Special Feature

Yard Sales Can Be Fun and Profitable, But Make Sure You Have Enough Insurance Coverage

A yard sale is a great way to clean out your home, make a little money and do some good for the environment by providing a second life for your possessions. But your enterprise could get expensive if someone gets hurt on your property and decides to sue, according to the Insurance Information Institute (I.I.I.).

Yard sales are growing in popularity—probably because they generate between $600 million to $1 billion in revenue each year, according to researchers from Arizona State University. However, generating that revenue comes with some risk.

“Somebody could slip and fall in your front yard and you could be legally liable,” said Jeanne M. Salvatore, senior vice president and consumer spokesperson for the I.I.I. “Check with your agent or company representative to be sure you have enough liability insurance to protect your assets in case you’re sued.”

Both homeowners and renters insurance provide liability protection that covers you against lawsuits for bodily injury or property damage that you or your family members cause to other people. This coverage pays for both the cost of defending you in court and court awards—up to the limit of your policy.

Many people do not realize they have no-fault medical coverage as part of the liability protection in their homeowners or renters policy. This allows someone who gets injured on your property to simply submit his or her medical bills to your insurance company. Thus, medical bills can be paid without resorting to a lawsuit.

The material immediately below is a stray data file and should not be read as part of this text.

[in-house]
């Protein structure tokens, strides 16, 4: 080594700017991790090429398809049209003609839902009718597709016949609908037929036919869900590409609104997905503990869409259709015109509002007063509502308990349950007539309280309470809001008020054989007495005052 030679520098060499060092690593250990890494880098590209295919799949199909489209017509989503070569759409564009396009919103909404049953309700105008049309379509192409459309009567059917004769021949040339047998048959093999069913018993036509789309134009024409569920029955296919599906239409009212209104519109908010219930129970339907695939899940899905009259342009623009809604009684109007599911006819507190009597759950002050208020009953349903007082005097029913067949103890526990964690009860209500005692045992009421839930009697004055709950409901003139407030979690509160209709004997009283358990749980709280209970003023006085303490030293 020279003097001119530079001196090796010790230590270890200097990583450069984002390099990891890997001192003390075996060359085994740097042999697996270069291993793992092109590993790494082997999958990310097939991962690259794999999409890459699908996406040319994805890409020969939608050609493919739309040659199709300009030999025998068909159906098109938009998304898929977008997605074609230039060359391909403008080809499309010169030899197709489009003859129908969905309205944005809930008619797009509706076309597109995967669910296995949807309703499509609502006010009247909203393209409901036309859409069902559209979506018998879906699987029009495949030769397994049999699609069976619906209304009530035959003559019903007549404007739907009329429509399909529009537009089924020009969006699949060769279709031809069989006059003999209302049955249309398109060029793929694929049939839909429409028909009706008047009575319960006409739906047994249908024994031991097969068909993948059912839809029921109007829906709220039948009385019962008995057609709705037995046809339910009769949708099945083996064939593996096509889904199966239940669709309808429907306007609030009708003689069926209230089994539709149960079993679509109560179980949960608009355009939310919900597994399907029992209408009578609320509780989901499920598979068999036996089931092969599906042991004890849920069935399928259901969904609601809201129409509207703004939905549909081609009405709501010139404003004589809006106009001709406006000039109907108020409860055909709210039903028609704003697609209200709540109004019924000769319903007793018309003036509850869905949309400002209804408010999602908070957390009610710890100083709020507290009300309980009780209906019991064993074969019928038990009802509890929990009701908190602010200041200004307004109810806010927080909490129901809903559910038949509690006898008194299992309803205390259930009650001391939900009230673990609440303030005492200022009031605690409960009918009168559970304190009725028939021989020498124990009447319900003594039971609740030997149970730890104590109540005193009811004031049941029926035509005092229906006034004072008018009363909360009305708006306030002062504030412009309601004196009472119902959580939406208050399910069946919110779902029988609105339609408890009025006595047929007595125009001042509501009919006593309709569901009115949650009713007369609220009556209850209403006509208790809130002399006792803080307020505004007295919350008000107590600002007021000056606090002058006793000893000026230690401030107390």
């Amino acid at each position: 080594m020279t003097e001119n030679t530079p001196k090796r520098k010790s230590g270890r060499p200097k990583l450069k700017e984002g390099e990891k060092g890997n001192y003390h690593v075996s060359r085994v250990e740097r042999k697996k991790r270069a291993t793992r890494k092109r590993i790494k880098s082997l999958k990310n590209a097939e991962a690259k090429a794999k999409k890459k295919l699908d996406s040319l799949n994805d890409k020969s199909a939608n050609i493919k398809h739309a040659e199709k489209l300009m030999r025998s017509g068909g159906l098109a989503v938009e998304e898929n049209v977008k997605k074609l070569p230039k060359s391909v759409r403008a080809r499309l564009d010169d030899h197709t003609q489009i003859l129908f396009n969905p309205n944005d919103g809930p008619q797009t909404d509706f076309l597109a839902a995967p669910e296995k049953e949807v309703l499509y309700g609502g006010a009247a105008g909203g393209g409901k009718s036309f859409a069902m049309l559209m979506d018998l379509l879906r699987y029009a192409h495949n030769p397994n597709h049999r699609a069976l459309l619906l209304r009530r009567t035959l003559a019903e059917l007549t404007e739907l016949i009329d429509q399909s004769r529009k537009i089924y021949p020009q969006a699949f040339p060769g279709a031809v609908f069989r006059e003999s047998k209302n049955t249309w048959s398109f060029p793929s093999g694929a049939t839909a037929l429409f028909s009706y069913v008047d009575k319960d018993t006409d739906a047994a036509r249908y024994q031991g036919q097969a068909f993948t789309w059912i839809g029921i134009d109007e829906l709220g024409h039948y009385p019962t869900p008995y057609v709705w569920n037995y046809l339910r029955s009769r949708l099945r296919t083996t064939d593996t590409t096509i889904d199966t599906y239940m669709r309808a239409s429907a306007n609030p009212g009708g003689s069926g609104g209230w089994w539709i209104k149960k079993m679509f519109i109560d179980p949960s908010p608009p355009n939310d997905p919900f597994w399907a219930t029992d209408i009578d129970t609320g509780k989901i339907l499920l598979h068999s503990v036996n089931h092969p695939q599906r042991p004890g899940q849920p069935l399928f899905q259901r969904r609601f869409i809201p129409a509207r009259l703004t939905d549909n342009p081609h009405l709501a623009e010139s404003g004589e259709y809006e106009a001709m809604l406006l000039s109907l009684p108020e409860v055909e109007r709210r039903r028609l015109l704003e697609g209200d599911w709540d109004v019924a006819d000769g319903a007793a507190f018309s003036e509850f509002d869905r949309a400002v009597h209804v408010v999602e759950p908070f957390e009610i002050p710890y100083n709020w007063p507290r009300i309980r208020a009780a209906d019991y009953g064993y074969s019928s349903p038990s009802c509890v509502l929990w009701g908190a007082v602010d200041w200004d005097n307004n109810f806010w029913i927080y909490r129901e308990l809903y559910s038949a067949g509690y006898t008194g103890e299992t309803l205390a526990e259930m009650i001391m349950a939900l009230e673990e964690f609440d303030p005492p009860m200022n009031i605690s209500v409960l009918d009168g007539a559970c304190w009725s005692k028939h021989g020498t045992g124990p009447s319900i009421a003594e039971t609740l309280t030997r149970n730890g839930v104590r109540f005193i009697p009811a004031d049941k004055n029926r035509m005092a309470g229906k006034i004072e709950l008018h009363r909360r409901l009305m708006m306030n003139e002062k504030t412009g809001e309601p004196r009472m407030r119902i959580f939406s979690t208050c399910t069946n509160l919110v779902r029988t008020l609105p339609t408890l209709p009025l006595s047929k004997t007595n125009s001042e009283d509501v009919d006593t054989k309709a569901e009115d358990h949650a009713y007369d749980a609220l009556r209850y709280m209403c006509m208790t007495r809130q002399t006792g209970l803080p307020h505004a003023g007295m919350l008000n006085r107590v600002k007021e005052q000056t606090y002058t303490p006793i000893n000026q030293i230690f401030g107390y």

"We live in a very litigious society," pointed out Salvatore. "Having an adequate amount of liability protection is a very important financial protection."

Depending on the type of yard sale you are planning, the I.I.I. offers the following guidelines:

  • One Time Event: Yard sales that are one-time events for the sole purpose of selling unwanted personal items are generally covered under a standard homeowners or renters policy. However, it is important to have enough coverage, so be sure to check with your insurance agent or company representative.

  • Frequent Yard Sales: If you have frequent yard sales, it is a good idea to purchase a separate policy for business liability or an in-home business policy. These policies are available from many homeowners insurance companies and specialty insurers that sell stand-alone in-home business policies.

  • Charity Fund Raiser: If you are staging a sale to raise money for a charity, you will most likely be covered under your homeowners or renters insurance policy. But you can also contact the charity to see what type of insurance protection they would be willing to extend to you if necessary.


In addition to checking your insurance coverage, plan your sale with safety in mind:

  • Repair loose railings and cracked concrete which may cause injuries.

  • Place sale items so that there is enough space to move about without tripping.

  • Avoid placing items too close to stairs and ledges where people could fall.

  • Keep sharp objects such as knives and scissors out of the reach of children.

  • Do not sell items that you know are unsafe or hazardous, including recalled items.

  • Keep your pets safely indoors during the sale, both for their safety and to avoid someone getting hurt. Some dog breeds can become very protective when there are several strangers on their property.

  • If someone does get injured, make sure that you get them medical attention as soon as possible.

Source: Insurance Information Institute